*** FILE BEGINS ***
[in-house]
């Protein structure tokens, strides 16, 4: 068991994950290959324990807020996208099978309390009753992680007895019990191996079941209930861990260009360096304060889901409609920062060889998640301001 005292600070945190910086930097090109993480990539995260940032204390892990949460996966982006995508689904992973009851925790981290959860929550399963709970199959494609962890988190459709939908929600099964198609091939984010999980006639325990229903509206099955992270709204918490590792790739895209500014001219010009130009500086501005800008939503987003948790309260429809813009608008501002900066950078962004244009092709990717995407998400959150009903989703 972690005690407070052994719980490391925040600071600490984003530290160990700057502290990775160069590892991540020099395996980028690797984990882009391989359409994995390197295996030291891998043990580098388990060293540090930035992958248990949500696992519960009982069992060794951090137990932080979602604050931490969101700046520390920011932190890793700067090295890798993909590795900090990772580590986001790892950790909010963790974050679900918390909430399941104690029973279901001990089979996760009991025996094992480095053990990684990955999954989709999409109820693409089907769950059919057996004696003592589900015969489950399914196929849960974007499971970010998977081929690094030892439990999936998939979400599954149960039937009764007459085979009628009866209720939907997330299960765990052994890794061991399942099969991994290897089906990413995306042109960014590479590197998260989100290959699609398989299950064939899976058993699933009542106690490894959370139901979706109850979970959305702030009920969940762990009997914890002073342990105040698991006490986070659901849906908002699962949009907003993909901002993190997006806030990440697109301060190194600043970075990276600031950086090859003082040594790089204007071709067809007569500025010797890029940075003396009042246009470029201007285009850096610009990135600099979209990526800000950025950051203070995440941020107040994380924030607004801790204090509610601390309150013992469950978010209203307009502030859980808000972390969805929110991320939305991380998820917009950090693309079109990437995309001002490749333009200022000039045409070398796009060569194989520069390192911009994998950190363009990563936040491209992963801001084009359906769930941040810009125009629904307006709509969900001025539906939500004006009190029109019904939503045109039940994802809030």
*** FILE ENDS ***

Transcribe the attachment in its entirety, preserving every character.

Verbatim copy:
[in-house]
């Protein structure tokens, strides 16, 4: 068991994950290959324990807020996208099978309390009753992680007895019990191996079941209930861990260009360096304060889901409609920062060889998640301001 005292600070945190910086930097090109993480990539995260940032204390892990949460996966982006995508689904992973009851925790981290959860929550399963709970199959494609962890988190459709939908929600099964198609091939984010999980006639325990229903509206099955992270709204918490590792790739895209500014001219010009130009500086501005800008939503987003948790309260429809813009608008501002900066950078962004244009092709990717995407998400959150009903989703 972690005690407070052994719980490391925040600071600490984003530290160990700057502290990775160069590892991540020099395996980028690797984990882009391989359409994995390197295996030291891998043990580098388990060293540090930035992958248990949500696992519960009982069992060794951090137990932080979602604050931490969101700046520390920011932190890793700067090295890798993909590795900090990772580590986001790892950790909010963790974050679900918390909430399941104690029973279901001990089979996760009991025996094992480095053990990684990955999954989709999409109820693409089907769950059919057996004696003592589900015969489950399914196929849960974007499971970010998977081929690094030892439990999936998939979400599954149960039937009764007459085979009628009866209720939907997330299960765990052994890794061991399942099969991994290897089906990413995306042109960014590479590197998260989100290959699609398989299950064939899976058993699933009542106690490894959370139901979706109850979970959305702030009920969940762990009997914890002073342990105040698991006490986070659901849906908002699962949009907003993909901002993190997006806030990440697109301060190194600043970075990276600031950086090859003082040594790089204007071709067809007569500025010797890029940075003396009042246009470029201007285009850096610009990135600099979209990526800000950025950051203070995440941020107040994380924030607004801790204090509610601390309150013992469950978010209203307009502030859980808000972390969805929110991320939305991380998820917009950090693309079109990437995309001002490749333009200022000039045409070398796009060569194989520069390192911009994998950190363009990563936040491209992963801001084009359906769930941040810009125009629904307006709509969900001025539906939500004006009190029109019904939503045109039940994802809030």